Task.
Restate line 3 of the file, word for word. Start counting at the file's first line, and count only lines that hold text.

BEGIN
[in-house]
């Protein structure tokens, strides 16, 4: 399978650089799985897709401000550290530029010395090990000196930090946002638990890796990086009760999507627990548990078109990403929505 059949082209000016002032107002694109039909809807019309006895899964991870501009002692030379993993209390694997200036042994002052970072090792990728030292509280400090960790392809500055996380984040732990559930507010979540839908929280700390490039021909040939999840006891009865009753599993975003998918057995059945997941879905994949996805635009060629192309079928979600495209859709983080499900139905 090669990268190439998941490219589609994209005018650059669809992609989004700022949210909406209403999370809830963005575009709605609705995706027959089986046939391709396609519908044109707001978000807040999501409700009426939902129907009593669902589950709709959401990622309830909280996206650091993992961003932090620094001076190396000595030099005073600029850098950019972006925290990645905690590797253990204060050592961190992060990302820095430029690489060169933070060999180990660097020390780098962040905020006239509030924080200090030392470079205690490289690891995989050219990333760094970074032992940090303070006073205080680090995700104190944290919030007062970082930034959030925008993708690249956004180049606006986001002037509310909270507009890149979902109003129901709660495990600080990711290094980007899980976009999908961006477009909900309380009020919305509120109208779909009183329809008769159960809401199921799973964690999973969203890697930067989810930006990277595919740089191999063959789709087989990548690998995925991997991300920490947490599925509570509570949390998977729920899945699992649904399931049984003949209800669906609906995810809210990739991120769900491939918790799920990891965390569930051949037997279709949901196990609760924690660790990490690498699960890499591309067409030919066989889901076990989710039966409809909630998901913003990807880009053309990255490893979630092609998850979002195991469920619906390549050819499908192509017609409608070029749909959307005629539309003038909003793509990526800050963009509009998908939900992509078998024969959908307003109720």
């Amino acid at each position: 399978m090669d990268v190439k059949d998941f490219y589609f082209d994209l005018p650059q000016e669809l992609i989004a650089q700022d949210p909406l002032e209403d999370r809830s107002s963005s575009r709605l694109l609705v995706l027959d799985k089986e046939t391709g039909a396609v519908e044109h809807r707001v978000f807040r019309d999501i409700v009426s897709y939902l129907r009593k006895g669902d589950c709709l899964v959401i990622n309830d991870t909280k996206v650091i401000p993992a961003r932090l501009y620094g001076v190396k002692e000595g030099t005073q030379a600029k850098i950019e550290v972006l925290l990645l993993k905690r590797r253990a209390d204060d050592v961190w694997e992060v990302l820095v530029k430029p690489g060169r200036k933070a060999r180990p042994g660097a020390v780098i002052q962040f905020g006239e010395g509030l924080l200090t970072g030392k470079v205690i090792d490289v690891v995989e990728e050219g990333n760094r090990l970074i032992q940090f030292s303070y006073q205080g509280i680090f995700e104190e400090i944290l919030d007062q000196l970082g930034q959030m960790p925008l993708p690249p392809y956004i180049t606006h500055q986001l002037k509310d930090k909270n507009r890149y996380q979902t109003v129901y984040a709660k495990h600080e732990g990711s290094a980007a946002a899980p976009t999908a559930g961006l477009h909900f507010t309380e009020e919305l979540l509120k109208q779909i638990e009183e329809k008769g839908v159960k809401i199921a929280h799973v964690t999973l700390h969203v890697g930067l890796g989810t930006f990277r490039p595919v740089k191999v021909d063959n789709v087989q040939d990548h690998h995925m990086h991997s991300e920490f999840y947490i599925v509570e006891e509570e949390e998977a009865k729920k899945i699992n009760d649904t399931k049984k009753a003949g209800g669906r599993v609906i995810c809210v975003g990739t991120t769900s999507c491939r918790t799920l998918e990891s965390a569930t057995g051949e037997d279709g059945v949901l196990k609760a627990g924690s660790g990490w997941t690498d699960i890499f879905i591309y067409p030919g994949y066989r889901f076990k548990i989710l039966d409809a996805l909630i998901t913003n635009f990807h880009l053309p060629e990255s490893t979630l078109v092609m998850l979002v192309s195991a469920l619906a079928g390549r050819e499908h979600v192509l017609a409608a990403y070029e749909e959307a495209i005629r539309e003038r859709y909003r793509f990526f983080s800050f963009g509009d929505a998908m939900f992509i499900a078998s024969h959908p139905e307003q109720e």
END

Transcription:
């Amino acid at each position: 399978m090669d990268v190439k059949d998941f490219y589609f082209d994209l005018p650059q000016e669809l992609i989004a650089q700022d949210p909406l002032e209403d999370r809830s107002s963005s575009r709605l694109l609705v995706l027959d799985k089986e046939t391709g039909a396609v519908e044109h809807r707001v978000f807040r019309d999501i409700v009426s897709y939902l129907r009593k006895g669902d589950c709709l899964v959401i990622n309830d991870t909280k996206v650091i401000p993992a961003r932090l501009y620094g001076v190396k002692e000595g030099t005073q030379a600029k850098i950019e550290v972006l925290l990645l993993k905690r590797r253990a209390d204060d050592v961190w694997e992060v990302l820095v530029k430029p690489g060169r200036k933070a060999r180990p042994g660097a020390v780098i002052q962040f905020g006239e010395g509030l924080l200090t970072g030392k470079v205690i090792d490289v690891v995989e990728e050219g990333n760094r090990l970074i032992q940090f030292s303070y006073q205080g509280i680090f995700e104190e400090i944290l919030d007062q000196l970082g930034q959030m960790p925008l993708p690249p392809y956004i180049t606006h500055q986001l002037k509310d930090k909270n507009r890149y996380q979902t109003v129901y984040a709660k495990h600080e732990g990711s290094a980007a946002a899980p976009t999908a559930g961006l477009h909900f507010t309380e009020e919305l979540l509120k109208q779909i638990e009183e329809k008769g839908v159960k809401i199921a929280h799973v964690t999973l700390h969203v890697g930067l890796g989810t930006f990277r490039p595919v740089k191999v021909d063959n789709v087989q040939d990548h690998h995925m990086h991997s991300e920490f999840y947490i599925v509570e006891e509570e949390e998977a009865k729920k899945i699992n009760d649904t399931k049984k009753a003949g209800g669906r599993v609906i995810c809210v975003g990739t991120t769900s999507c491939r918790t799920l998918e990891s965390a569930t057995g051949e037997d279709g059945v949901l196990k609760a627990g924690s660790g990490w997941t690498d699960i890499f879905i591309y067409p030919g994949y066989r889901f076990k548990i989710l039966d409809a996805l909630i998901t913003n635009f990807h880009l053309p060629e990255s490893t979630l078109v092609m998850l979002v192309s195991a469920l619906a079928g390549r050819e499908h979600v192509l017609a409608a990403y070029e749909e959307a495209i005629r539309e003038r859709y909003r793509f990526f983080s800050f963009g509009d929505a998908m939900f992509i499900a078998s024969h959908p139905e307003q109720e």